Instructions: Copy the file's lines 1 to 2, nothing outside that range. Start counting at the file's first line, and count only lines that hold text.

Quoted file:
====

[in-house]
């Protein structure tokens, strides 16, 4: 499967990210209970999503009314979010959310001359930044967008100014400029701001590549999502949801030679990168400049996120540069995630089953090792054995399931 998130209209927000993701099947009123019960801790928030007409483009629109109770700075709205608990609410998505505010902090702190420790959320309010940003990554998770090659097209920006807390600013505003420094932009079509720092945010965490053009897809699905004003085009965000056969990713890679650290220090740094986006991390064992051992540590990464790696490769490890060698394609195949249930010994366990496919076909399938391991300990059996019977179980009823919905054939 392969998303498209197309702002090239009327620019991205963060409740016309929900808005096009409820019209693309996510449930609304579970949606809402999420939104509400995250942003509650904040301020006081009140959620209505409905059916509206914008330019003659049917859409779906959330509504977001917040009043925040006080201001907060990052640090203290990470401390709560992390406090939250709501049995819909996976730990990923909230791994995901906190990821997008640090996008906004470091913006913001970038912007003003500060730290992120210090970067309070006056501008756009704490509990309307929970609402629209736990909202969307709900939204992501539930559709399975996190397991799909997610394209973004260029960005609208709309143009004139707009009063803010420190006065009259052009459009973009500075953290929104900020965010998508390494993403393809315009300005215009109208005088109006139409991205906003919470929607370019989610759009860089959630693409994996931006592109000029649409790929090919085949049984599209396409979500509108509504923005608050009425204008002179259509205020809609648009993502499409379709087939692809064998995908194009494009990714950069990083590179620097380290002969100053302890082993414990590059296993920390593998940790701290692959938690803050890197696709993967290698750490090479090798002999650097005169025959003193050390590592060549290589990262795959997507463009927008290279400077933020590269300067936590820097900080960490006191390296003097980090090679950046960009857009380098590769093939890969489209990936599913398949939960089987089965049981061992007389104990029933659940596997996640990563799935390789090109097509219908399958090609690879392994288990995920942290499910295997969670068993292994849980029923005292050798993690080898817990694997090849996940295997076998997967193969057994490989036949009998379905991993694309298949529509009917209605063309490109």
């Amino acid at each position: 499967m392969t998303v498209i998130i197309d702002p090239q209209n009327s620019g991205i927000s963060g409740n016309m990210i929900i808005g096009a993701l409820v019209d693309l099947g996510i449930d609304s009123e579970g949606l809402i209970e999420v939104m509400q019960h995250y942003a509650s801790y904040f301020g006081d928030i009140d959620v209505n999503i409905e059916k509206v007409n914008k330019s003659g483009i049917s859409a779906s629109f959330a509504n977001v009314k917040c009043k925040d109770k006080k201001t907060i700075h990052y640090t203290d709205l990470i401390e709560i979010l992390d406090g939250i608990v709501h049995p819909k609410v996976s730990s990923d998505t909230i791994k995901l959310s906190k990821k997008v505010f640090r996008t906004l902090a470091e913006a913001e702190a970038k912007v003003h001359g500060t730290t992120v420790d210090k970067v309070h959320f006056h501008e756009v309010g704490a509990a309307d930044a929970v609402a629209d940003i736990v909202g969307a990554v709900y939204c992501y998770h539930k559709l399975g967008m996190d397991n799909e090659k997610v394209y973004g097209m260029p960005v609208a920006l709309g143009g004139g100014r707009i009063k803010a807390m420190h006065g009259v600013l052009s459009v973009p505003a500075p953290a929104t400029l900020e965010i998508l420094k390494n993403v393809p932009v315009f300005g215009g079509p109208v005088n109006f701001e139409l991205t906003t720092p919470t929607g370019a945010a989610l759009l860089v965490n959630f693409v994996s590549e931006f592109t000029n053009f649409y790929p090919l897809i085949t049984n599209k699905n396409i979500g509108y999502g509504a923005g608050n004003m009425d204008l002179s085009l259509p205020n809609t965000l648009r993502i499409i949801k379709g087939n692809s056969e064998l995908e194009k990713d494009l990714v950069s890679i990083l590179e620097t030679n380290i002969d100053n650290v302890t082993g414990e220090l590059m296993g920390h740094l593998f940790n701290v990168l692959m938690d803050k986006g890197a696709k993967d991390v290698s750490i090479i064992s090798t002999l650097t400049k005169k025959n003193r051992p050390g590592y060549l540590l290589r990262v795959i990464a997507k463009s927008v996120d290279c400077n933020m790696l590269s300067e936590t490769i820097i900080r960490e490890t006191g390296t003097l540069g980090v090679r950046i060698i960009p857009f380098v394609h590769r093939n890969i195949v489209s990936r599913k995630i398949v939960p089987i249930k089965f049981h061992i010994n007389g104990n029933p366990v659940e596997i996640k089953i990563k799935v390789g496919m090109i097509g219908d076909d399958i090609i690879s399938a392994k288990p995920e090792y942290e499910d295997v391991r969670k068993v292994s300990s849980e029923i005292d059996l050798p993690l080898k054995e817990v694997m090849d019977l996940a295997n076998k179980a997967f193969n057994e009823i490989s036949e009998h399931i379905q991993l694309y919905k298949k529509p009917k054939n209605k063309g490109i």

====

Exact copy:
[in-house]
């Protein structure tokens, strides 16, 4: 499967990210209970999503009314979010959310001359930044967008100014400029701001590549999502949801030679990168400049996120540069995630089953090792054995399931 998130209209927000993701099947009123019960801790928030007409483009629109109770700075709205608990609410998505505010902090702190420790959320309010940003990554998770090659097209920006807390600013505003420094932009079509720092945010965490053009897809699905004003085009965000056969990713890679650290220090740094986006991390064992051992540590990464790696490769490890060698394609195949249930010994366990496919076909399938391991300990059996019977179980009823919905054939 392969998303498209197309702002090239009327620019991205963060409740016309929900808005096009409820019209693309996510449930609304579970949606809402999420939104509400995250942003509650904040301020006081009140959620209505409905059916509206914008330019003659049917859409779906959330509504977001917040009043925040006080201001907060990052640090203290990470401390709560992390406090939250709501049995819909996976730990990923909230791994995901906190990821997008640090996008906004470091913006913001970038912007003003500060730290992120210090970067309070006056501008756009704490509990309307929970609402629209736990909202969307709900939204992501539930559709399975996190397991799909997610394209973004260029960005609208709309143009004139707009009063803010420190006065009259052009459009973009500075953290929104900020965010998508390494993403393809315009300005215009109208005088109006139409991205906003919470929607370019989610759009860089959630693409994996931006592109000029649409790929090919085949049984599209396409979500509108509504923005608050009425204008002179259509205020809609648009993502499409379709087939692809064998995908194009494009990714950069990083590179620097380290002969100053302890082993414990590059296993920390593998940790701290692959938690803050890197696709993967290698750490090479090798002999650097005169025959003193050390590592060549290589990262795959997507463009927008290279400077933020590269300067936590820097900080960490006191390296003097980090090679950046960009857009380098590769093939890969489209990936599913398949939960089987089965049981061992007389104990029933659940596997996640990563799935390789090109097509219908399958090609690879392994288990995920942290499910295997969670068993292994849980029923005292050798993690080898817990694997090849996940295997076998997967193969057994490989036949009998379905991993694309298949529509009917209605063309490109």